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Budgeting for the Military Sector in Africa: The Processes and Mechanisms of Control

Budgeting for the Military Sector in Africa: The Processes and Mechanisms of Control
Publisher: Oxford University Press
ISBN 978-0-19-926266-3
2006
This book describes and analyses the budgetary processes for military expenditure in eight African countries—Ethiopia, Ghana, Kenya, Mali, Mozambique, Nigeria, Sierra Leone and South Africa—spanning the continent's sub-regions. While the military sector in many African states is believed to be favoured in terms of resource allocation and degree of political autonomy, it is not subject to the same rules and procedures as other sectors. In this comprehensive study, researchers from the region address questions on the oversight and control of the military budgetary process, such as the roles of the finance and defence ministries, budget offices, audit departments and external actors; the extent of compliance with standard public expenditure management procedures; and how well official military expenditure figures reflect the true economic resources devoted to military activities in these countries.

The book is based on the assumption that, while the military sector's activities require some confidentiality, it should be subject to the same standard procedures and rules followed by other state sectors. Thus, the framework for the country studies is provided by a model for good practice in budgeting for the military sector that focuses on principles of public expenditure management and defence planning.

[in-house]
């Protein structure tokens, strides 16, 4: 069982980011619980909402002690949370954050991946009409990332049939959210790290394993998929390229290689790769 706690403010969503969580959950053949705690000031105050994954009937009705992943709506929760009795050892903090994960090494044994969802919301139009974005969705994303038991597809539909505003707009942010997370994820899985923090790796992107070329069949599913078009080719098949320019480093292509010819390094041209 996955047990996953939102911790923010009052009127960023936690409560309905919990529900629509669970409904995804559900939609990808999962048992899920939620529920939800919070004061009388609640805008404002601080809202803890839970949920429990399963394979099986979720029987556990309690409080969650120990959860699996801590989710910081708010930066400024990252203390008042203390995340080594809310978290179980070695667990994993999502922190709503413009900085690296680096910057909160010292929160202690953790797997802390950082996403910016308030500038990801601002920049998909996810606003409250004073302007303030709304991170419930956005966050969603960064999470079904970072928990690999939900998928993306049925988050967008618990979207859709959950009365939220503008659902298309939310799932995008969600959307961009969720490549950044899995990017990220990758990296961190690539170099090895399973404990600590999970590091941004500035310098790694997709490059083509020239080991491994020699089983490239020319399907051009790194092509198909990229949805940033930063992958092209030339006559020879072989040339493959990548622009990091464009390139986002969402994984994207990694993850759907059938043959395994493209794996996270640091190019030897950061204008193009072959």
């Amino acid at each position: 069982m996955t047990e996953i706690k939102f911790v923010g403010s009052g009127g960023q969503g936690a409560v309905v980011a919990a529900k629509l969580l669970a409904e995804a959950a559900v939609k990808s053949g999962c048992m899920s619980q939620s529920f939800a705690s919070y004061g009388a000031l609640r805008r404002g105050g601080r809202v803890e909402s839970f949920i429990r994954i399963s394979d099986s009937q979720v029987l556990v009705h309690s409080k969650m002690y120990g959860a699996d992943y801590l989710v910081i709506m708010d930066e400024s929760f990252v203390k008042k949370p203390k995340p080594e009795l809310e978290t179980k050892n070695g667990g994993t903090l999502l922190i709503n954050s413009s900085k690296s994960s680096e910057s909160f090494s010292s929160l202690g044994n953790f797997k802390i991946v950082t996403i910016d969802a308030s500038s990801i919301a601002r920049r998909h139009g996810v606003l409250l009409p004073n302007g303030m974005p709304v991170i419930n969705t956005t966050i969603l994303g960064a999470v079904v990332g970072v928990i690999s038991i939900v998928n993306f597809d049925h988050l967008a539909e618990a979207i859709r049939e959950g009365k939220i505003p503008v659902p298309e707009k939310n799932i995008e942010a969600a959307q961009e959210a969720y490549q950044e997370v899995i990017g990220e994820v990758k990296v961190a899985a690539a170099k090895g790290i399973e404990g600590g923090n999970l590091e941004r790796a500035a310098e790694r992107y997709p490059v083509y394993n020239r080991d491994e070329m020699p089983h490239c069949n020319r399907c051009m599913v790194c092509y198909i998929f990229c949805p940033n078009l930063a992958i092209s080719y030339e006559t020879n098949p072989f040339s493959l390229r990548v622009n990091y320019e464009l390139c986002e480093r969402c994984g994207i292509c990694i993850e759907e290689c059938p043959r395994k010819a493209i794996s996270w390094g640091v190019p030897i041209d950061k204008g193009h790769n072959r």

The individual studies are tied together by a synthesis chapter, which provides a comparative analysis of the studies, identifies the level and pattern of adherence of the eight countries to the model for good practices in military budgeting and provides explanations for the different degrees of adherence displayed by the countries. Based on these explanations, the book makes concrete recommendations to the governments of African countries on how to improve their military budgetary processes and to the international community on how to support their efforts.

Contents

1. Introduction, Wuyi Omitoogun

2. A model for good practice in budgeting for the military sector, Nicole Ball and Len le Roux

3. Ethiopia, Said Adejumobi and Mesfin Binega

4. Ghana, Eboe Hutchful

5. Kenya, Julius Karangi and Adedeji Ebo

6. Mali, Anatole Ayissi and Nouhoum Sangaré

7. Mozambique, Lázaro Macuácua

8. Nigeria, Wuyi Omitoogun and Tunde Oduntan

9. Sierra Leone, Osman Gbla

10. South Africa, Len le Roux

11. A synthesis of the country studies, Wuyi Omitoogun

12. Recommendations, Wuyi Omitoogun and Eboe Hutchful